His. and Systems Exam 1

Ch. 1
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Terms in this set (39)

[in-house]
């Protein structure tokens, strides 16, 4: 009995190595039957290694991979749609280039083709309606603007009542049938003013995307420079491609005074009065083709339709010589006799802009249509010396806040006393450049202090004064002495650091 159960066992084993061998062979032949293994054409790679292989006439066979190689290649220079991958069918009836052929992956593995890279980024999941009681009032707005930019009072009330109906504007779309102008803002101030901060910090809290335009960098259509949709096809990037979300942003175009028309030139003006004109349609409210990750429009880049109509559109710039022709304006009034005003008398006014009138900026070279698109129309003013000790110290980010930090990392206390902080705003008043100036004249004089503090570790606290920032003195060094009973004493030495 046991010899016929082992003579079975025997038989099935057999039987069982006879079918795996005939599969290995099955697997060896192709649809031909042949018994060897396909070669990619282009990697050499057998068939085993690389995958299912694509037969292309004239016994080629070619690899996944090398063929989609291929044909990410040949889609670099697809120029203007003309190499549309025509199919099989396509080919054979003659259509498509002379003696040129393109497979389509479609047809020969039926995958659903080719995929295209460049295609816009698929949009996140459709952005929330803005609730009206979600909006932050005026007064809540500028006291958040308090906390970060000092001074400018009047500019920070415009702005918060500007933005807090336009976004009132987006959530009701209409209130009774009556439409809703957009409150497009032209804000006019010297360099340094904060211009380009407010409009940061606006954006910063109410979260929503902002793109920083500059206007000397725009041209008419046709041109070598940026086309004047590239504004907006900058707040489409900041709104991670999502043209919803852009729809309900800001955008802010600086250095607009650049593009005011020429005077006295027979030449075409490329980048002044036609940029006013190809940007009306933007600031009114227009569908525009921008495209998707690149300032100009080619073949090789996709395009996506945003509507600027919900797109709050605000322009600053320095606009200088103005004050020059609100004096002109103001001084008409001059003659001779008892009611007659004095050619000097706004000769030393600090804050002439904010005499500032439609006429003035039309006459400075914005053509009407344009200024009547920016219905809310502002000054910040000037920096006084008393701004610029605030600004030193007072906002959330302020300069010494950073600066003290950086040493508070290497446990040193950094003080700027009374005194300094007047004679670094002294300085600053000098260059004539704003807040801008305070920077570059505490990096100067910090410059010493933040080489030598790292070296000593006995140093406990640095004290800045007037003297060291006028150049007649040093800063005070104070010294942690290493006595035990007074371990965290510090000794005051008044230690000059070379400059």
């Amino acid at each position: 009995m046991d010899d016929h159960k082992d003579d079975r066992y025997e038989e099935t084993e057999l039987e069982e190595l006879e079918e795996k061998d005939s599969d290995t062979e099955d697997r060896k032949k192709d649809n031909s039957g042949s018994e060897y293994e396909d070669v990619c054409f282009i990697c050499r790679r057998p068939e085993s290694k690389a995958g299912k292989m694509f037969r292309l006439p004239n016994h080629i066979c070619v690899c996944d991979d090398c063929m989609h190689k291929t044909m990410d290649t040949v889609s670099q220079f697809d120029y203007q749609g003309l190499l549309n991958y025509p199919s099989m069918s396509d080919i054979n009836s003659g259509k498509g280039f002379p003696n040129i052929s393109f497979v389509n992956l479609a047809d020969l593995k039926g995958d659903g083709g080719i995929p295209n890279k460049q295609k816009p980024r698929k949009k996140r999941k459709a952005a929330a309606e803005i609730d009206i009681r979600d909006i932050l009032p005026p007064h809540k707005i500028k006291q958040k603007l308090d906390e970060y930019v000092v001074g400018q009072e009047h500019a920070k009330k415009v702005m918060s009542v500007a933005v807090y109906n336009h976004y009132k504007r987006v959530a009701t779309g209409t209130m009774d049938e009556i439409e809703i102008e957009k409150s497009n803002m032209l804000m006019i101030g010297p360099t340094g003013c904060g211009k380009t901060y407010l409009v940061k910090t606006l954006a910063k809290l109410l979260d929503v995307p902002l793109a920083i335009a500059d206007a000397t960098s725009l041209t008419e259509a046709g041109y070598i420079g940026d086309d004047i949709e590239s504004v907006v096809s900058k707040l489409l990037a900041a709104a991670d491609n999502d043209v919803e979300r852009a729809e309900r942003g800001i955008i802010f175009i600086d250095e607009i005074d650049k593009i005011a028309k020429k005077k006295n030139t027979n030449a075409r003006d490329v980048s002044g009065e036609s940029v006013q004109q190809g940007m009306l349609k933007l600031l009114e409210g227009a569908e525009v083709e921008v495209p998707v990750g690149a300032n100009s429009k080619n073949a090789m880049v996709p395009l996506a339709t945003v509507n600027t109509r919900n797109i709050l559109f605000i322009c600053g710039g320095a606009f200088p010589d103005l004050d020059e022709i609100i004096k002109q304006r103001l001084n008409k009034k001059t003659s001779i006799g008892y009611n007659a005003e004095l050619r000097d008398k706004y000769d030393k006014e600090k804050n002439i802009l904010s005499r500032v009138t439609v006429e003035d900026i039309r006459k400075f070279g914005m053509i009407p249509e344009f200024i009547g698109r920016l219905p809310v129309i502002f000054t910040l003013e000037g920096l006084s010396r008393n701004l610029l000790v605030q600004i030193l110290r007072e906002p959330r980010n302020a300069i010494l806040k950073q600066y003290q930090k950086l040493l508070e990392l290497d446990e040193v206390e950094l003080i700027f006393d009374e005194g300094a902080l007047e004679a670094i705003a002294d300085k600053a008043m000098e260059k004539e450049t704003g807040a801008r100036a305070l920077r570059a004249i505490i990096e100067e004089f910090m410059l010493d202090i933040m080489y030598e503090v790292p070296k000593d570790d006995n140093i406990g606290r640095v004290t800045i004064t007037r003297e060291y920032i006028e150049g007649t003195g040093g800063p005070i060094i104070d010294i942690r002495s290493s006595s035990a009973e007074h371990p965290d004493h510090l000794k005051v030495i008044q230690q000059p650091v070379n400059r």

Humanistic psychologyA system of psychology that emphasizes the study of conscious experience and the wholeness of human nature.Cognitive psychologyA system of psychology that emphasizes the study of conscious experience and the wholeness of human natureCh.2MechanismThe doctrine that natural processes are mechanically determined and capable of explanation by the laws of physics and chemistry.Determinismthe doctrine that acts are determined by past eventsReductionismThe doctrine that explains phenomena on one level (such as complex ideas) in terms of phenomena on another level (such as simple ideas)EmpiricismThe pursuit of knowledge through the observation of nature and the attribution of all knowledge to experience.Mind-body problemThe question of the distinction between mental and physical qualities.Reflex action theoryThe idea that an external object (a stimulus) can bring about an involuntary responseDerived ideasderived ideas are produced by the direct application of an external stimulusInnate ideasinnate ideas arise from the mind or consciousness, independent of sensory experiences or external stimuliPositivismthe doctrine that recognizes only natural phenomena or facts that are objectively observableMaterialismThe doctrine that considers the facts of the universe to be sufficiently explained in physical terms by the existence and nature of matter.Simple ideassimple ideas are elemental ideas that arise from sensation and reflectionComplex ideasComplex ideas are derived ideas that are compounded of simple ideas and thus can be analyzed or reduced to their simpler componentsAssociationthe notion that knowledge results from linking or associating simple ideas to form complex ideasPrimary qualitiesPrimary qualities are characteristics such as size and shape that exist in an object whether or not we perceive themSecondary qualitiessecondary qualities are characteristics such as color and odor that exist in our perception of the objectMentalismThe doctrine that all knowledge is a function of mental phenomena and dependent on the perceiving or experiencing person.Creative synthesisThe notion that complex ideas formed from simple ideas take on new qualities; the combination of the mental elements creates something greater than or different from the sum of the original elements.Ch.3ExtirpationA technique for determining the function of a given part of an animal's brain by removing or destroying it and observing the resulting behavior changes.Clinical methodPosthumous examination of brain structures to detect damaged areas assumed to be responsible for behavioral conditions that existed before the person died.Electrical stimulationA technique for exploring the cerebral cortex with weak electric current to observe motor responses.Two-point thresholdthe threshold at which two points of stimulation can be distinguished as suchJust noticeable differencethe smallest difference that can be detected between two physical stimuliAbsolute thresholdThe point of sensitivity below which no sensations can be detected and above which sensations can be experiencedDifferential thresholdThe point of sensitivity at which the least amount of change in a stimulus gives rise to a change in sensation.PsychophysicsThe scientific study of the relations between mental and physical processes